Green groups want the regulator to bar Equinor from drilling in the Bight, concerned that oil spills in the extremely rough waters could threaten whale breeding grounds, fishing areas and pristine coastlines.
This year, the National Offshore Petroleum Safety and Environmental Management Authority (NOPSEMA) extended the review process to Nov. 14, but said it asked the company last week to change and resubmit its plan to drill in the Great Australian Bight.
"The opportunity to modify and resubmit does not represent a refusal or rejection of the environment plan," NOPSEMA said in a statement.
The agency said it wanted more information on oil spill risks and environmental protection, among other issues.
Equinor has 21 days to respond to Friday's request or can seek more time.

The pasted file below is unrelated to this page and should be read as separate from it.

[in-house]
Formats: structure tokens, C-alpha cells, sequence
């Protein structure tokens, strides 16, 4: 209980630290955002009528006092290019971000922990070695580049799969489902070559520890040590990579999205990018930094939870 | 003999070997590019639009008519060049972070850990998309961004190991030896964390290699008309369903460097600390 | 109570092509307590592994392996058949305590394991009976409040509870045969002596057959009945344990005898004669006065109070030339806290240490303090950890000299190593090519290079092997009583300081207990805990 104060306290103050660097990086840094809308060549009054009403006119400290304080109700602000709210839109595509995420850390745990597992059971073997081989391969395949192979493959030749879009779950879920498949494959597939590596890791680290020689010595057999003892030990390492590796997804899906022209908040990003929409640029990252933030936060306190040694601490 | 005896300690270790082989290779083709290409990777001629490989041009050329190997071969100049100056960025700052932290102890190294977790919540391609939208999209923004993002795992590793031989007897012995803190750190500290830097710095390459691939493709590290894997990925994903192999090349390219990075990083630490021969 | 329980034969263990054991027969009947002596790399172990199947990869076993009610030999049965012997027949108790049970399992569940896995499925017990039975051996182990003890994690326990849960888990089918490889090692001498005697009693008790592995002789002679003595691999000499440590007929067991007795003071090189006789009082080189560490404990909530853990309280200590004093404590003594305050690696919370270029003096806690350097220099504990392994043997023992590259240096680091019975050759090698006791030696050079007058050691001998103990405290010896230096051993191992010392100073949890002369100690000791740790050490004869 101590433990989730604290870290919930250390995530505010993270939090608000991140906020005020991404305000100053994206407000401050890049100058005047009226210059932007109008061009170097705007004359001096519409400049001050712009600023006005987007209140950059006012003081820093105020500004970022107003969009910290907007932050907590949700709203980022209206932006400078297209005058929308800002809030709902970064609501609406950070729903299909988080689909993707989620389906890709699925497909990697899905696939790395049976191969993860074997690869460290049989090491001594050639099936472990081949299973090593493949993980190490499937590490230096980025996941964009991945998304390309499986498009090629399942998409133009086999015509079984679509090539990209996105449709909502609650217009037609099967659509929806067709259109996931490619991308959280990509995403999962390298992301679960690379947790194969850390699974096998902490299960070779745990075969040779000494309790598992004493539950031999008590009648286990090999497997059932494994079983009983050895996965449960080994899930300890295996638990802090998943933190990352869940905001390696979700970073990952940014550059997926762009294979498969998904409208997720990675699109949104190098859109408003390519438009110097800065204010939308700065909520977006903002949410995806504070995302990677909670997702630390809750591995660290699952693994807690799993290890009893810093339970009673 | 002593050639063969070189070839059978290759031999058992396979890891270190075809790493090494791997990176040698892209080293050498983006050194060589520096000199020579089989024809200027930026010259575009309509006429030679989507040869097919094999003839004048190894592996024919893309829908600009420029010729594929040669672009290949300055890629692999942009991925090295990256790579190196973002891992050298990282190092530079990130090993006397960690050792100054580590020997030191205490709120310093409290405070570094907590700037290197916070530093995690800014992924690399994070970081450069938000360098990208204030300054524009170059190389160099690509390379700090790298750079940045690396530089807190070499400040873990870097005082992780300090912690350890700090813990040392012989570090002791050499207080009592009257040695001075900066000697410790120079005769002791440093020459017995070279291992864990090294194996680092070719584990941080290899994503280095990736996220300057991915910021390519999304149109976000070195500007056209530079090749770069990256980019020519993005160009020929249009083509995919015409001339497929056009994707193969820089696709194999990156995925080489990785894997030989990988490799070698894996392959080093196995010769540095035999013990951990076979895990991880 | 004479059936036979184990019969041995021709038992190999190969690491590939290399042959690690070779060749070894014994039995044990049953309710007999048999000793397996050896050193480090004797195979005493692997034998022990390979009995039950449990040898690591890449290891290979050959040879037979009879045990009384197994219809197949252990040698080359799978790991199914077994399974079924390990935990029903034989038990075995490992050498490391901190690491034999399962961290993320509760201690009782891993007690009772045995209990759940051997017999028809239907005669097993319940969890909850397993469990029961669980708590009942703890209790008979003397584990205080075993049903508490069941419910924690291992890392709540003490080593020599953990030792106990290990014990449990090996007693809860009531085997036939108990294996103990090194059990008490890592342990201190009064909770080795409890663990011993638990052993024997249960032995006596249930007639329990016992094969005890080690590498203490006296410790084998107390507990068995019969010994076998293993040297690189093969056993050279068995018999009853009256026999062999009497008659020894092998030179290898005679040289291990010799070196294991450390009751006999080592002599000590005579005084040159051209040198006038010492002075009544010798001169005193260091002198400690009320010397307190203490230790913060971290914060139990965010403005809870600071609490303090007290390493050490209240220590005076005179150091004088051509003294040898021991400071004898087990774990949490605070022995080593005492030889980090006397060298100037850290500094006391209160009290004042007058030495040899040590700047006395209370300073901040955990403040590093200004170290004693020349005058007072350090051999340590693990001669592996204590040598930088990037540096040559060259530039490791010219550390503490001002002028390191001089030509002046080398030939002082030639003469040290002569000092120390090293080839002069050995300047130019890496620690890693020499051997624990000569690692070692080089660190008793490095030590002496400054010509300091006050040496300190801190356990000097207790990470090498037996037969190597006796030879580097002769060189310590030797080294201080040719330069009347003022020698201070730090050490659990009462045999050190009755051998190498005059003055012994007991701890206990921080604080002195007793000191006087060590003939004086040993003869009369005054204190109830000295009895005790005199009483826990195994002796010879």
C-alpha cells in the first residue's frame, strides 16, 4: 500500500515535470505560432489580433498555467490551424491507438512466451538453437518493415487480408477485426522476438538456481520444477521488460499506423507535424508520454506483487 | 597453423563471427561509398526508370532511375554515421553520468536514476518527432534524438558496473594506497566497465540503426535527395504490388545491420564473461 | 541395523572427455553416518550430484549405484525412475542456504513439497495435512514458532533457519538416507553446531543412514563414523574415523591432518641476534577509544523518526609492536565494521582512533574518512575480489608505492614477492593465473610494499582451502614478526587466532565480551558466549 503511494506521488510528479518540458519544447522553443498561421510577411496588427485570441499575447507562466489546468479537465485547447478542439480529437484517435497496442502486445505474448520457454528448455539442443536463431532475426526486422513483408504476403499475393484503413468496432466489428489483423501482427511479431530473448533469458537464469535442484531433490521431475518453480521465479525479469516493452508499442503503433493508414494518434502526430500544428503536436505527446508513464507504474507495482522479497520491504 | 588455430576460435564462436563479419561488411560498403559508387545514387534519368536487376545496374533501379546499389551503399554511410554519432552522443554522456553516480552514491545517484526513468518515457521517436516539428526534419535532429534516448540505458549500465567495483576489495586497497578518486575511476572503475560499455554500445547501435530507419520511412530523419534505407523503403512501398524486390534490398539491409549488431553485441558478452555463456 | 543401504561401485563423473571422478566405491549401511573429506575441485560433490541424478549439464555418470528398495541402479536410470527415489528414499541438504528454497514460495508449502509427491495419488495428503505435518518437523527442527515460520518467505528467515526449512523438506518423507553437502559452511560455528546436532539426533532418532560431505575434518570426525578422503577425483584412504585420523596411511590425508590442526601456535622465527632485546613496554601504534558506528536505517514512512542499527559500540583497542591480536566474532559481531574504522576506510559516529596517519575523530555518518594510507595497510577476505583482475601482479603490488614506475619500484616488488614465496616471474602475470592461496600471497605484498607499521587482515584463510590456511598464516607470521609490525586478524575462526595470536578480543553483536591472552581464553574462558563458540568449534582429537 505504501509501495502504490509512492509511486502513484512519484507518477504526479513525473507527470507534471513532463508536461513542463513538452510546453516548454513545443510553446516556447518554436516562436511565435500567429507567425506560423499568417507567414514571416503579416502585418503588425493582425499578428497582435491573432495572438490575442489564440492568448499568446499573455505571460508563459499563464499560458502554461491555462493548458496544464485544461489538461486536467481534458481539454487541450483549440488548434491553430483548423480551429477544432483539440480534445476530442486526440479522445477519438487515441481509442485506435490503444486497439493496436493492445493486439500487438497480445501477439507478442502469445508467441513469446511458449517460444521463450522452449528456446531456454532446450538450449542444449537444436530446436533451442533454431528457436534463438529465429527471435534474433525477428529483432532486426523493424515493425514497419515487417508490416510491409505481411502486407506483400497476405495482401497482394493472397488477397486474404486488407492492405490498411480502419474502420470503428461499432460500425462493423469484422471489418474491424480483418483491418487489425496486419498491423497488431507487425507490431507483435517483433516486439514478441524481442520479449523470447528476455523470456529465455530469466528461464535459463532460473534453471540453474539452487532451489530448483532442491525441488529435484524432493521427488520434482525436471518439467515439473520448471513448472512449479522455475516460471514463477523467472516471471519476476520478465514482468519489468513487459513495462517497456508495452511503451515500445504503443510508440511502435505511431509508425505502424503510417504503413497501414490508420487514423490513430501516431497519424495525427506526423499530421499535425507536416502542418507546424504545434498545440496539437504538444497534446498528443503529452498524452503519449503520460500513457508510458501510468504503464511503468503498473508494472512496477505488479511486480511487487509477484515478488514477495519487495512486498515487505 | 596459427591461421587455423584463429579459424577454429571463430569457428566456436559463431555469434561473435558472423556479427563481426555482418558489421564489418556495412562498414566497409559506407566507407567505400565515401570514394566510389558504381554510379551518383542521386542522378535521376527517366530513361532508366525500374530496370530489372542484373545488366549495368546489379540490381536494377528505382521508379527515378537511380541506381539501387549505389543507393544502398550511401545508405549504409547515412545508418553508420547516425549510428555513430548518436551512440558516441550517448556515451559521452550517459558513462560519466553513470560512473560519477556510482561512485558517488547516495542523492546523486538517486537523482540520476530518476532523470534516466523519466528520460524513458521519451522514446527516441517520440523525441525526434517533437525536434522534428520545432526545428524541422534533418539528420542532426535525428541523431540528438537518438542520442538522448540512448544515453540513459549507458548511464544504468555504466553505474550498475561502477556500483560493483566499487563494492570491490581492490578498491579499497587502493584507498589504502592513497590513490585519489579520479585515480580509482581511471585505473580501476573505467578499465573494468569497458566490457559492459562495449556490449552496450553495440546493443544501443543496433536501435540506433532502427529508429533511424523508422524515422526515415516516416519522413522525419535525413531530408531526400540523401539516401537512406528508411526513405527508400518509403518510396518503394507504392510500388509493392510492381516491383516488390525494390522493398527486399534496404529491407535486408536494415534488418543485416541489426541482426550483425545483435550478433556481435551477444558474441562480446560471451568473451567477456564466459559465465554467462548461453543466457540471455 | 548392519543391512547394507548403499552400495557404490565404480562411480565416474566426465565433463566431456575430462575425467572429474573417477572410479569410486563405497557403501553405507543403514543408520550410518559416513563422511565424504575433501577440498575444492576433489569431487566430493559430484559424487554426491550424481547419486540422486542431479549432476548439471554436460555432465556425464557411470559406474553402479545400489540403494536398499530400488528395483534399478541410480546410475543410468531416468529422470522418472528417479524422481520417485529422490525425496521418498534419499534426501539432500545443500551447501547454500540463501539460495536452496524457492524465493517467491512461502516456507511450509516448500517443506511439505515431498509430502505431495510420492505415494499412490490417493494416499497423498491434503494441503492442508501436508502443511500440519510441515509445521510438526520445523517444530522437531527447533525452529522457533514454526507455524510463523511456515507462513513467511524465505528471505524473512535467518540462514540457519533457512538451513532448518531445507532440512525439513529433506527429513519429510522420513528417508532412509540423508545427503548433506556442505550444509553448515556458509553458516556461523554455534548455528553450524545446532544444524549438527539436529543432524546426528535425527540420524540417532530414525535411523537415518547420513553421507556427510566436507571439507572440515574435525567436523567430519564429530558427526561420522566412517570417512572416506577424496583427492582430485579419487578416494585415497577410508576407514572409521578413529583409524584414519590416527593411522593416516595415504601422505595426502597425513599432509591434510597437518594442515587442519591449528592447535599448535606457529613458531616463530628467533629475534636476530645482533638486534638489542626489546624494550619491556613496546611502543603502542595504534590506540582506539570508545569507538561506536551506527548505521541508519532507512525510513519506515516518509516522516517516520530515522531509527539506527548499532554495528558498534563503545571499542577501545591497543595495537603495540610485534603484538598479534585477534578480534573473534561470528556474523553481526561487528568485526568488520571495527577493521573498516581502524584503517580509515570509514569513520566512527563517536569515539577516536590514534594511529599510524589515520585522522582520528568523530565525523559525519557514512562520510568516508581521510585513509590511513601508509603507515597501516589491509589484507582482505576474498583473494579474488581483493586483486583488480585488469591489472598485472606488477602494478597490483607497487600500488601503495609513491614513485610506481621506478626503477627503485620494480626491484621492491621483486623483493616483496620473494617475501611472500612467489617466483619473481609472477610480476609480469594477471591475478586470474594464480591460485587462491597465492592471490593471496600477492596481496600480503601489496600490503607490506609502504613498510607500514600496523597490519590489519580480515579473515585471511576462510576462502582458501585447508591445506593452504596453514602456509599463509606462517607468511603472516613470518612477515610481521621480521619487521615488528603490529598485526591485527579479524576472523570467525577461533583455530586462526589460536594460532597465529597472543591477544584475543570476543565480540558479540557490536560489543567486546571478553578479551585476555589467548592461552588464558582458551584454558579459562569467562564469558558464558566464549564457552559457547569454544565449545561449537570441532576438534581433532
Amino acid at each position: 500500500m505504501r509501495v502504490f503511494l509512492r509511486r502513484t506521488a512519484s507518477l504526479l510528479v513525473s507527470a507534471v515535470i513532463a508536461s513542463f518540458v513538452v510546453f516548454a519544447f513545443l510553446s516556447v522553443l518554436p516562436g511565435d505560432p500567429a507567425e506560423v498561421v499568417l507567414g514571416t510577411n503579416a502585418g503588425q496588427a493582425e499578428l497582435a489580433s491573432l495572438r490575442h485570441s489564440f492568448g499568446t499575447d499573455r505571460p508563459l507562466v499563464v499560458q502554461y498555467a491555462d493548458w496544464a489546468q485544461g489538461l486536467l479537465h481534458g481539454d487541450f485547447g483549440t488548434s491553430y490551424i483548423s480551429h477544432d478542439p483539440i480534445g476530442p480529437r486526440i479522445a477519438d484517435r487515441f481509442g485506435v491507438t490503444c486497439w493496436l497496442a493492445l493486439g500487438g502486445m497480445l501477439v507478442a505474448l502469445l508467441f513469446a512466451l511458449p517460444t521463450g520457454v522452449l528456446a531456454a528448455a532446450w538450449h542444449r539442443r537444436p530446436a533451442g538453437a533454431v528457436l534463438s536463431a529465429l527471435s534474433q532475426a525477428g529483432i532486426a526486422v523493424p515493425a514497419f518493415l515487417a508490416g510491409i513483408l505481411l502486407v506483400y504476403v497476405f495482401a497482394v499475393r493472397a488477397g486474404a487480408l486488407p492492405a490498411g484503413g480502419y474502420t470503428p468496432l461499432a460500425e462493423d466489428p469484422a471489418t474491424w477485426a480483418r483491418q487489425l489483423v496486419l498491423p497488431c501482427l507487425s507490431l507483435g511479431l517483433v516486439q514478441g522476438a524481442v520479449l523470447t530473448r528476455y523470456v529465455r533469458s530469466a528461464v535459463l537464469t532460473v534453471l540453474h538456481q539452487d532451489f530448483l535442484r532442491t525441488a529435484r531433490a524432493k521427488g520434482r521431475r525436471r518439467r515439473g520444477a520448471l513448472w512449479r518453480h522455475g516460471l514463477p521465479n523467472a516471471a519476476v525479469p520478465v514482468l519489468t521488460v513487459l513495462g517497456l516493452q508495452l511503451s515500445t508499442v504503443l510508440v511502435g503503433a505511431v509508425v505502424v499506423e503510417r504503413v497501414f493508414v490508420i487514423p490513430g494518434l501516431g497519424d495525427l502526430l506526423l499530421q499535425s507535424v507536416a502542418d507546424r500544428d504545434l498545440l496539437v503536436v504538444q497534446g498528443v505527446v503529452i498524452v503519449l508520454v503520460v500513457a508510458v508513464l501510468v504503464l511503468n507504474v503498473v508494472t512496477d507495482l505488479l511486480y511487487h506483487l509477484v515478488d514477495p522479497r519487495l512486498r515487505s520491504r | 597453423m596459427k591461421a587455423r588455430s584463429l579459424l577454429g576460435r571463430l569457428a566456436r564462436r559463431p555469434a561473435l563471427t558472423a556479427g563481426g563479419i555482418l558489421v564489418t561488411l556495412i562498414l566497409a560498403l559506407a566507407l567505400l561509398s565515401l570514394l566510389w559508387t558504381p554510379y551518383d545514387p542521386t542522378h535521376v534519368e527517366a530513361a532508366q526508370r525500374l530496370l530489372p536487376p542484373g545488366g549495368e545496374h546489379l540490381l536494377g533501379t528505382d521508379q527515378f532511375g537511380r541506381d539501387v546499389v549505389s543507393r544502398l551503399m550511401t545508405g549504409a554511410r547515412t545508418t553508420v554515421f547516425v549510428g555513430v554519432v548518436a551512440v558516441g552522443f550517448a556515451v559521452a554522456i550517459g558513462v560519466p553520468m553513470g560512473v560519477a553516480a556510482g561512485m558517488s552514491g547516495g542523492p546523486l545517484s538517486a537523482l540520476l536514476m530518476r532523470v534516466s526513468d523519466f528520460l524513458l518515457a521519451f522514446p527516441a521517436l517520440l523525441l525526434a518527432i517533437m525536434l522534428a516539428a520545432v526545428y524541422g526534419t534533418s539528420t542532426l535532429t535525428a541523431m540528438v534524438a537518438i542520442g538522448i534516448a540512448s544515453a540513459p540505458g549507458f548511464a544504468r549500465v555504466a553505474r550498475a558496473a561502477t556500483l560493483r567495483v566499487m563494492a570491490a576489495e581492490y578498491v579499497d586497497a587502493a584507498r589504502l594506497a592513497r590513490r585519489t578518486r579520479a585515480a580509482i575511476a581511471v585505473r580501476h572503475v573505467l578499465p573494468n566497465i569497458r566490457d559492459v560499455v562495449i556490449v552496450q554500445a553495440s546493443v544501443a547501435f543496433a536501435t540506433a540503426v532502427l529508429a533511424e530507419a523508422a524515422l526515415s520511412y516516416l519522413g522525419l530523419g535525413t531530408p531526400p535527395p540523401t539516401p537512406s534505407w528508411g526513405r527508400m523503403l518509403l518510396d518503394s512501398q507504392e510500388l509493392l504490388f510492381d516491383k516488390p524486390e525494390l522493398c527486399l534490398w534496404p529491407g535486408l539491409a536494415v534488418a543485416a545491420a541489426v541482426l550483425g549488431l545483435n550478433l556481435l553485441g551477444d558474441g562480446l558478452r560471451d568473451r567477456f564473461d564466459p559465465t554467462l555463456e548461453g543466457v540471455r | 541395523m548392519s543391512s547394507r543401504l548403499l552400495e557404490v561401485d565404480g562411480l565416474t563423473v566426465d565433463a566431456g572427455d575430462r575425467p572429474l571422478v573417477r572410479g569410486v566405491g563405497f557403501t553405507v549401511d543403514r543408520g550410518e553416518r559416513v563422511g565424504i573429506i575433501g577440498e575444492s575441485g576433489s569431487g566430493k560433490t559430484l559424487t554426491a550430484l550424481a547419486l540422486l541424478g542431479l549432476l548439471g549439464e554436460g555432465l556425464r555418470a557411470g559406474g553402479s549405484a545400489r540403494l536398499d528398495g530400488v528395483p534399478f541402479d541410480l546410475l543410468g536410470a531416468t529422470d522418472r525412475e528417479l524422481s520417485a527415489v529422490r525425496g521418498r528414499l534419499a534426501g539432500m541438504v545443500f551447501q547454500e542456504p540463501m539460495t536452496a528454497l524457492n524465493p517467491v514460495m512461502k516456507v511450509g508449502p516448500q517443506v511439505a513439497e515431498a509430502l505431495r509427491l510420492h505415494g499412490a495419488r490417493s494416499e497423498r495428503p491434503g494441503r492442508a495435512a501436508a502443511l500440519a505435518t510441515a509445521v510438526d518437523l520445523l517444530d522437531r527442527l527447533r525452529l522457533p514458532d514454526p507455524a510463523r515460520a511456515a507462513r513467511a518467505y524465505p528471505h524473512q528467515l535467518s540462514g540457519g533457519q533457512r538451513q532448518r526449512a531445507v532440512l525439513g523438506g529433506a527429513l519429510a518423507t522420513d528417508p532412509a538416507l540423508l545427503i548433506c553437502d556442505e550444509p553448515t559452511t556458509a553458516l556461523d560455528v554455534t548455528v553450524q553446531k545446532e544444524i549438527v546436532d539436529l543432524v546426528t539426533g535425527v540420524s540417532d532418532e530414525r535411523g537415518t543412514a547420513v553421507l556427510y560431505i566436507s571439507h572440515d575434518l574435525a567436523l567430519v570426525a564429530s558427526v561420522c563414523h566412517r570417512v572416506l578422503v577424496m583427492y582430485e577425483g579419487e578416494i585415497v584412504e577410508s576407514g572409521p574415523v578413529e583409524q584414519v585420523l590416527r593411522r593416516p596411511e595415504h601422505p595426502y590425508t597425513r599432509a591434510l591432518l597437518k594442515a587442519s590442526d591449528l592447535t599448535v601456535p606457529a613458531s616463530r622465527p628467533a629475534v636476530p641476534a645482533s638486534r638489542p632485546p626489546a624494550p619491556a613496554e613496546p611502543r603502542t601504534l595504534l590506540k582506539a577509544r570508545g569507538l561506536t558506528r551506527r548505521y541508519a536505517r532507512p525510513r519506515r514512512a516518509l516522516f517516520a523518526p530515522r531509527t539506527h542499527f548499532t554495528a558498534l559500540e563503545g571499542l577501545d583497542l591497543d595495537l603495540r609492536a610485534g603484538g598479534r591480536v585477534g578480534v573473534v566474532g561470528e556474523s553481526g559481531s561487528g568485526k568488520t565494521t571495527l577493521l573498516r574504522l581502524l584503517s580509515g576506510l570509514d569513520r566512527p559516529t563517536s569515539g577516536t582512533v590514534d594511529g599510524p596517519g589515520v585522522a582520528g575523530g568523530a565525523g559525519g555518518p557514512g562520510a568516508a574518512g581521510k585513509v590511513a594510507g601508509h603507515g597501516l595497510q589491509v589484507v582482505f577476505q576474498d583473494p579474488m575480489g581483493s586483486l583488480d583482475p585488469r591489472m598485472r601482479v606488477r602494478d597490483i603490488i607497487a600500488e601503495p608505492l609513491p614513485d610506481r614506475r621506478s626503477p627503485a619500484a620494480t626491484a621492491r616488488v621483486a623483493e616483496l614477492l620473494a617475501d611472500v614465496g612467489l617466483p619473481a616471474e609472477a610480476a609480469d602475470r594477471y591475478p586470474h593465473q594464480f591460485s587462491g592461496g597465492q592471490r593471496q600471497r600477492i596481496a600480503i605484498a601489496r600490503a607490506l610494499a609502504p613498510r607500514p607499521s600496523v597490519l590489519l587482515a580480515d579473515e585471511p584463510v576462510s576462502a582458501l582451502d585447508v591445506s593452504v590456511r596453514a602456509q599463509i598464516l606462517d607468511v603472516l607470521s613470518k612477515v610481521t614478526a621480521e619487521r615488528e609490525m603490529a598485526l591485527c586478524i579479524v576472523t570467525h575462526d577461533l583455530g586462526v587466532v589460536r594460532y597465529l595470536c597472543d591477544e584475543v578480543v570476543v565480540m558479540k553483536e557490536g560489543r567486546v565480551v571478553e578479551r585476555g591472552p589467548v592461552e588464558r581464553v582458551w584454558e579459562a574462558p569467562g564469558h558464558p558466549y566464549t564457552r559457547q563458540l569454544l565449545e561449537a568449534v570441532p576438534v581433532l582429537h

The company, which considers the Bight "a highly prospective asset", plans to start drilling exploration wells in ultra deep waters 372 km (223 miles) off the South Australian coast in late 2020.
"Equinor is focused on providing the information to NOPSEMA to support its assessment and to meet all regulatory requirements," Equinor's country manager for Australia, Jone Stangeland, said in comments emailed to Reuters.
He said the company remains committed to gaining approval to drill one exploration well in the Bight in late 2020 to early 2021 and would continue to engage with stakeholders and local communities about its plans.
Environmental group Greenpeace said it hoped Equinor would follow BP Plc in abandoning the Bight.
"The communities of the Bight, traditional owners and the thousands of people in the seafood and tourism industries whose livelihoods depend on healthy oceans will never accept oil drilling in the Bight," Greenpeace Australia Pacific senior campaigner Nathaniel Pelle said in a statement.
By Sonali Paul